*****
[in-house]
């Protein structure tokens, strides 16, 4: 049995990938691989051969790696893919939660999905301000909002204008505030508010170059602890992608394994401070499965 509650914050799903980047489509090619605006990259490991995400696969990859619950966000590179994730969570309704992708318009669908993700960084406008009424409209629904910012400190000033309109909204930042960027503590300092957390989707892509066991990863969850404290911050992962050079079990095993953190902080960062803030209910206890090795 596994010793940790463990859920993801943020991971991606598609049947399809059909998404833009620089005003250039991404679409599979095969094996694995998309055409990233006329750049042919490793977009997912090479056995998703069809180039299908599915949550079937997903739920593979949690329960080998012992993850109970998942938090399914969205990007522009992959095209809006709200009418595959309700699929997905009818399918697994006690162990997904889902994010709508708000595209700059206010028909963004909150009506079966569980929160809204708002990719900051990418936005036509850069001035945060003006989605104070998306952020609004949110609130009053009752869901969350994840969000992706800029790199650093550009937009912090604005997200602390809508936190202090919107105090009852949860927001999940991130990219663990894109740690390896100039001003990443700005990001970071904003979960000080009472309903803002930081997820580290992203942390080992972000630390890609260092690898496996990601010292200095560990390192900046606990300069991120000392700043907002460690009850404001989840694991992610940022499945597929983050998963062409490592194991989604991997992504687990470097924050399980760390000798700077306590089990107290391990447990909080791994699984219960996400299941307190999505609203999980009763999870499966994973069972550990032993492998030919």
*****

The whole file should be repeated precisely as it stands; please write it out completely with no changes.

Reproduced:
[in-house]
């Protein structure tokens, strides 16, 4: 049995990938691989051969790696893919939660999905301000909002204008505030508010170059602890992608394994401070499965 509650914050799903980047489509090619605006990259490991995400696969990859619950966000590179994730969570309704992708318009669908993700960084406008009424409209629904910012400190000033309109909204930042960027503590300092957390989707892509066991990863969850404290911050992962050079079990095993953190902080960062803030209910206890090795 596994010793940790463990859920993801943020991971991606598609049947399809059909998404833009620089005003250039991404679409599979095969094996694995998309055409990233006329750049042919490793977009997912090479056995998703069809180039299908599915949550079937997903739920593979949690329960080998012992993850109970998942938090399914969205990007522009992959095209809006709200009418595959309700699929997905009818399918697994006690162990997904889902994010709508708000595209700059206010028909963004909150009506079966569980929160809204708002990719900051990418936005036509850069001035945060003006989605104070998306952020609004949110609130009053009752869901969350994840969000992706800029790199650093550009937009912090604005997200602390809508936190202090919107105090009852949860927001999940991130990219663990894109740690390896100039001003990443700005990001970071904003979960000080009472309903803002930081997820580290992203942390080992972000630390890609260092690898496996990601010292200095560990390192900046606990300069991120000392700043907002460690009850404001989840694991992610940022499945597929983050998963062409490592194991989604991997992504687990470097924050399980760390000798700077306590089990107290391990447990909080791994699984219960996400299941307190999505609203999980009763999870499966994973069972550990032993492998030919």